Mozi (Master Mo) & Moism
Last time we talked about the debate on human nature between the two most central Confucians after Confucius. Mencius argues that human nature is good (compassion) while Xunzi argues that human nature is evil (desire). Today we will focus on Mozi, Master Mo of the Moist School of Chinese Philosophy, and his arguments for universal love against the Confucians, and then focus on the two great masters of the School of Names, Hui Shi and Gongsun Long, who are often called sophists and logicians, masters of debate and paradox.
Not much is known about Master Mo, but he was certainly the founder of Moism, one of the four major schools of the Period of the Hundred Philosophers (along with Confucianism, Daoism, and Legalism). His disciples collected his sayings and dialogues to make the Mozi text, just as the disciples of Confucius and Mencius did. It is believed that Mozi lived sometime between the death of Confucius in 479 BCE and the birth of Mencius in 372 BCE and that the Moist school was flourishing around the year 400 BCE (the same time as Plato and Aristotle in ancient Greece).
One ancient work says that Mozi studied Confucianism at a Confucian school, but then became disgusted and developed his philosophy in opposition to Confucianism. Mozi does frequently quote the Book of Odes and the Book of History, books that Confucius compiled as textbooks for his students. We know that Confucianism and Moism were both flourishing and in competition at the same time from texts like the Daoist text the Zhuangzi (in which Zhuangzi states that what the Confucians call right the Moists call wrong and vice versa). Like Confucius, Mozi likely traveled to schools and noble courts expounding his philosophy and seeking students and supporters. Nobles and other wealthy individuals would often put on banquets and debates for education and entertainment.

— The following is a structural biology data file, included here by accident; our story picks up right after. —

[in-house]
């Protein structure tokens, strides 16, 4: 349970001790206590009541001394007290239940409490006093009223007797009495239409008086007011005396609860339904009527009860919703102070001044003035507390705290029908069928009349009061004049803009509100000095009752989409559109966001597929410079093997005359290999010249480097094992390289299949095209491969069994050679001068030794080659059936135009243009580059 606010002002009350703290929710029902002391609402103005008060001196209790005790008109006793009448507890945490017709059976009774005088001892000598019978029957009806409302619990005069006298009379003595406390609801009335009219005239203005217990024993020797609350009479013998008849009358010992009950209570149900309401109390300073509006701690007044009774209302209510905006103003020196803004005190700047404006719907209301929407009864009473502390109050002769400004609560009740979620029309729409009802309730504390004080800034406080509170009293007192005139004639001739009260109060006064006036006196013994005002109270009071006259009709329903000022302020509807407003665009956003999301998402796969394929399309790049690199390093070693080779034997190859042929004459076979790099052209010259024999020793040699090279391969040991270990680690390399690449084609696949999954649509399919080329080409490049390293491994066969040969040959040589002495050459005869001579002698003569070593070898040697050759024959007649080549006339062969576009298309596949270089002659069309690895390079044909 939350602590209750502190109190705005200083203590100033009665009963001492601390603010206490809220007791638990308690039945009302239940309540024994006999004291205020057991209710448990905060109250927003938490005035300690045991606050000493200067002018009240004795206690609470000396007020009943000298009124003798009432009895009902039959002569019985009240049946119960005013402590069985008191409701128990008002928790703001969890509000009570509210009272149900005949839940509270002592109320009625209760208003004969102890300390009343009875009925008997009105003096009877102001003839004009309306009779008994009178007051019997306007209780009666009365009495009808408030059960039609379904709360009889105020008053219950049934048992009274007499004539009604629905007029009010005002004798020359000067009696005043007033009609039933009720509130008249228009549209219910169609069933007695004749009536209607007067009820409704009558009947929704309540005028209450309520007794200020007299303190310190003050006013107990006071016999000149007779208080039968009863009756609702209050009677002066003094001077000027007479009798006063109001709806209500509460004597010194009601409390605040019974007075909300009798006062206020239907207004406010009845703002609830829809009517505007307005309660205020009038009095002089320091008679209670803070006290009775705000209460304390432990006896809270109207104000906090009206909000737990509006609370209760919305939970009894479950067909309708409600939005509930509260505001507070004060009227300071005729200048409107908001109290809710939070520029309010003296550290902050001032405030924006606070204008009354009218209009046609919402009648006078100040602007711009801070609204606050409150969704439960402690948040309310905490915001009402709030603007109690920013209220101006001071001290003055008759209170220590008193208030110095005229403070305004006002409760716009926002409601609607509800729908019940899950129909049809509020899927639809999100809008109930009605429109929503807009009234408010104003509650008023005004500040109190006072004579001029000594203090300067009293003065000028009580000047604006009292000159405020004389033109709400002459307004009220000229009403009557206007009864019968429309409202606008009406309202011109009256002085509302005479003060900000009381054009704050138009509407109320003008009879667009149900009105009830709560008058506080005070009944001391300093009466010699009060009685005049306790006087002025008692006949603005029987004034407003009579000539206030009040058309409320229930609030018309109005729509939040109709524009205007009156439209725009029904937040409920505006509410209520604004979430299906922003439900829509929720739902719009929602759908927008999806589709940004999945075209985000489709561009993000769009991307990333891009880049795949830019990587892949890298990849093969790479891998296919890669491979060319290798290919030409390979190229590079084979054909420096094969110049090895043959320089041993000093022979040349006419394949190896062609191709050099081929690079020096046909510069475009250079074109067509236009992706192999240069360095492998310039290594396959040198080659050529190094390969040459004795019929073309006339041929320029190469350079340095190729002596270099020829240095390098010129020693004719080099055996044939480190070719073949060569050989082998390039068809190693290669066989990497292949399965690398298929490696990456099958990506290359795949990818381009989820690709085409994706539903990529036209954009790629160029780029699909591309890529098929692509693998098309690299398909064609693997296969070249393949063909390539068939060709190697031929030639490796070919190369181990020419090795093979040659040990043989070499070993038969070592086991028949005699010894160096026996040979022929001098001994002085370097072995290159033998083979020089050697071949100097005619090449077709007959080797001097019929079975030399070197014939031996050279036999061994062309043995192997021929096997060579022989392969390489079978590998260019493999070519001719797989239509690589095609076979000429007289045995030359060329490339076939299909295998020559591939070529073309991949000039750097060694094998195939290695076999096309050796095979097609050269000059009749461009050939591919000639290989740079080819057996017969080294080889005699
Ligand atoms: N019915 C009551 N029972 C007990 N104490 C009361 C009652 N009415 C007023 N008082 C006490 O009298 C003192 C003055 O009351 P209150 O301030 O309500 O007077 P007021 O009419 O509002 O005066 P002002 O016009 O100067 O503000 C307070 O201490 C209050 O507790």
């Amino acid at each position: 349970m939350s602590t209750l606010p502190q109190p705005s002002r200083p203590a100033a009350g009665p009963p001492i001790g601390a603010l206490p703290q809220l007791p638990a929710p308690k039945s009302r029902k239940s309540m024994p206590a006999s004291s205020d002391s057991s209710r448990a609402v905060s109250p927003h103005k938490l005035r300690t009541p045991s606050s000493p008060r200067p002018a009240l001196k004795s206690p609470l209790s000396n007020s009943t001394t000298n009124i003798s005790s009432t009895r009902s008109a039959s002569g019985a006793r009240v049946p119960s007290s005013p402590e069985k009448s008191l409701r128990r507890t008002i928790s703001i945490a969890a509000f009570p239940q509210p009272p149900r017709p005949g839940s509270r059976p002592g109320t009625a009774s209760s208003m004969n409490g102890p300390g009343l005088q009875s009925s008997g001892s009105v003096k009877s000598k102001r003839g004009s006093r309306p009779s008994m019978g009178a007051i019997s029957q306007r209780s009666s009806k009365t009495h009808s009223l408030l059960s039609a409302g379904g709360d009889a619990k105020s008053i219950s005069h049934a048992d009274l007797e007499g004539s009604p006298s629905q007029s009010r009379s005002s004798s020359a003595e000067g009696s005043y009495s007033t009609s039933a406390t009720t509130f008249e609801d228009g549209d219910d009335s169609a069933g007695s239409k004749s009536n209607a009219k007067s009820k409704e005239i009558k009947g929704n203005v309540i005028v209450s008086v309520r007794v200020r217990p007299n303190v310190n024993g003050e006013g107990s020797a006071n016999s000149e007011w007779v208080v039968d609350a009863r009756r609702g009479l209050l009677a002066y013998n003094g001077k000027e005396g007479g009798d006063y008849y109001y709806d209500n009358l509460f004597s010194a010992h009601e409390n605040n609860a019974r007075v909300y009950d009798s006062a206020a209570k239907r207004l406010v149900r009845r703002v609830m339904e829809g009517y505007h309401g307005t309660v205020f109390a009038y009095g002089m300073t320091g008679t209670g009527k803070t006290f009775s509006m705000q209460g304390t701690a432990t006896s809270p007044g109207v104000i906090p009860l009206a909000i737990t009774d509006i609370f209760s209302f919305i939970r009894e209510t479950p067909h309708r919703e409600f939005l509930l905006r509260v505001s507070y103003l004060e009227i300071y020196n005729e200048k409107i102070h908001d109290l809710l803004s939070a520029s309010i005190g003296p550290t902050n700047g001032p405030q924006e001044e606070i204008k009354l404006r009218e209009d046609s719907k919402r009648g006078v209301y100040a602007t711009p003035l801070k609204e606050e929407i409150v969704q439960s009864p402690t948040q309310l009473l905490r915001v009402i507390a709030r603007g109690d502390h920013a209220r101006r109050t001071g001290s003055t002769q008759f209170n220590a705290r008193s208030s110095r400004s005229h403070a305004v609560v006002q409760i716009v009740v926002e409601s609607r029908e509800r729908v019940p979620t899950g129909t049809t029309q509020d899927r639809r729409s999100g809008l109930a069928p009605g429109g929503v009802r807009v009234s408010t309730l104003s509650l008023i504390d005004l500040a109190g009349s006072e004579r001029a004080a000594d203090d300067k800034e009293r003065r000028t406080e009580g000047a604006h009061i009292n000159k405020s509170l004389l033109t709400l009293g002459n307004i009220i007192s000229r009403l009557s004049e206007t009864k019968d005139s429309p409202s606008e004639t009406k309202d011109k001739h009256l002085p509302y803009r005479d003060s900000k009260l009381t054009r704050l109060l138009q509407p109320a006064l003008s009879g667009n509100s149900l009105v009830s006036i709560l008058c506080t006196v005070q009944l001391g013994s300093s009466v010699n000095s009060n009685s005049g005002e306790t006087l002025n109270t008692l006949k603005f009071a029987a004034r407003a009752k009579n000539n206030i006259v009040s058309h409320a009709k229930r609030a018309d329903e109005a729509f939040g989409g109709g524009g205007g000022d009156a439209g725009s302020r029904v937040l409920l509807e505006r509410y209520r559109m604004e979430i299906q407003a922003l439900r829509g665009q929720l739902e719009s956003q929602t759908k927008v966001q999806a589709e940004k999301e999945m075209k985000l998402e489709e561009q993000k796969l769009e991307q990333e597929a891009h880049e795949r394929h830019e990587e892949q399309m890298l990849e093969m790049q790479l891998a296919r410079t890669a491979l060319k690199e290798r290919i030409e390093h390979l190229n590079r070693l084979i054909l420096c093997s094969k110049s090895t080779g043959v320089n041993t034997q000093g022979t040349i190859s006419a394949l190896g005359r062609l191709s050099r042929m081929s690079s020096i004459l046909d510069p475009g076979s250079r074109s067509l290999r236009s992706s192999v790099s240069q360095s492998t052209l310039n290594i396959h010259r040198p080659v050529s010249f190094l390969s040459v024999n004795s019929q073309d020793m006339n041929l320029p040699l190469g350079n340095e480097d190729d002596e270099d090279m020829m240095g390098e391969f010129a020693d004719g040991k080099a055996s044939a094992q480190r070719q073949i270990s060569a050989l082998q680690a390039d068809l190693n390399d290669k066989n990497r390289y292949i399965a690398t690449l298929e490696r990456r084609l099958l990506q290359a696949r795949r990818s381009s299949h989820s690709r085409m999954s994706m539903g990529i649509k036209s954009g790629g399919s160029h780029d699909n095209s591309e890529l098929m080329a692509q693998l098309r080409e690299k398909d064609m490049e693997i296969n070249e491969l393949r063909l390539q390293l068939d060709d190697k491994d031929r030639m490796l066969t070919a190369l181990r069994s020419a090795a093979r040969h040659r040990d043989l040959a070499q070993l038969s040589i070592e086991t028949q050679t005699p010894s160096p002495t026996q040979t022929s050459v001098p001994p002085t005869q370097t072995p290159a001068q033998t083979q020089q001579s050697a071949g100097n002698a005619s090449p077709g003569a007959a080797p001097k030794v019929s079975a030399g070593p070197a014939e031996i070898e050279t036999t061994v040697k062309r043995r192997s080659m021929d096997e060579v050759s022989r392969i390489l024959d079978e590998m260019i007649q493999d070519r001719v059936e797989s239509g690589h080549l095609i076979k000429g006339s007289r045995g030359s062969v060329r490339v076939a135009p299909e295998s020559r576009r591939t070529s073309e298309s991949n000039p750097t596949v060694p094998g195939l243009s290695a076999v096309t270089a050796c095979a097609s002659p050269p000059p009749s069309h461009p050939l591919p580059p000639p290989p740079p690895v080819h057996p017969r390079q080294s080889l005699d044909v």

Because Mozi was a great critic of the excesses of the powerful and champion of the common people, some scholars have speculated that Mozi was of the lower classes. He may have been a craftsman, as he often uses metaphors such as a compass, carpenter’s square, and plumb lines. Some even say he could have been an ex-convict and Mo meant tattoo, like the sort used to brand ex-cons as a punishment (thus, Mozi would mean ‘Master Tattoo’ or ‘Master Tat’). These scholars are likely thinking of Zhuangzi’s use of ex-con teachers countering Confucius while playing the Moists and Confucians against each other.
While Mozi criticized the luxurious excesses of dancing girls and music of the wealthy, particularly in light of the suffering of the poor and oppressed as the wealthy spent vast sums of money on extravagant entertainment, it is unlikely that an ex-con would have access to the noble courts and fine houses that Mozi frequented in seeking to expand the influence and membership of his school of thought. Unlikely, but perhaps his teachings and following were impressive enough to grant him aristocratic audiences.
How could Mozi get away with criticizing the powerful? Mozi argued (as did the Confucians) that it is behavior that makes one a good person and not high birth, arguing for meritocracy over aristocracy like the Confucians. As in ancient India, and common in all human cultures ancient and modern, the top ranks of power are in constant struggle with the up and coming powers. In India, Buddha, Mahavira and other great philosophers were second class educated who were critical of the upper class and older traditions. In ancient China, Moism and Confucianism (as well as other schools) appealed to the newer and lower nobles and wealthy who did not have the finest families but surrounded themselves with the talented and new artists and thinkers. These ‘new rich’ patrons would have found much in Moism, Confucianism, as well as Daoism.
Unfortunately, it may have been the hard-lining Moist stance against the top levels of society that ultimately resulted in the downfall of Moism when the Qin unified China and endorsed the Legalists, followed by the Han who endorsed the Confucians and Daoists. Moism was neglected for 1,500 years afterwards. It was only in the times of Song Neo-Confucianism, ironically, that Mozi was reexamined along with Buddhism and put in a Confucian context.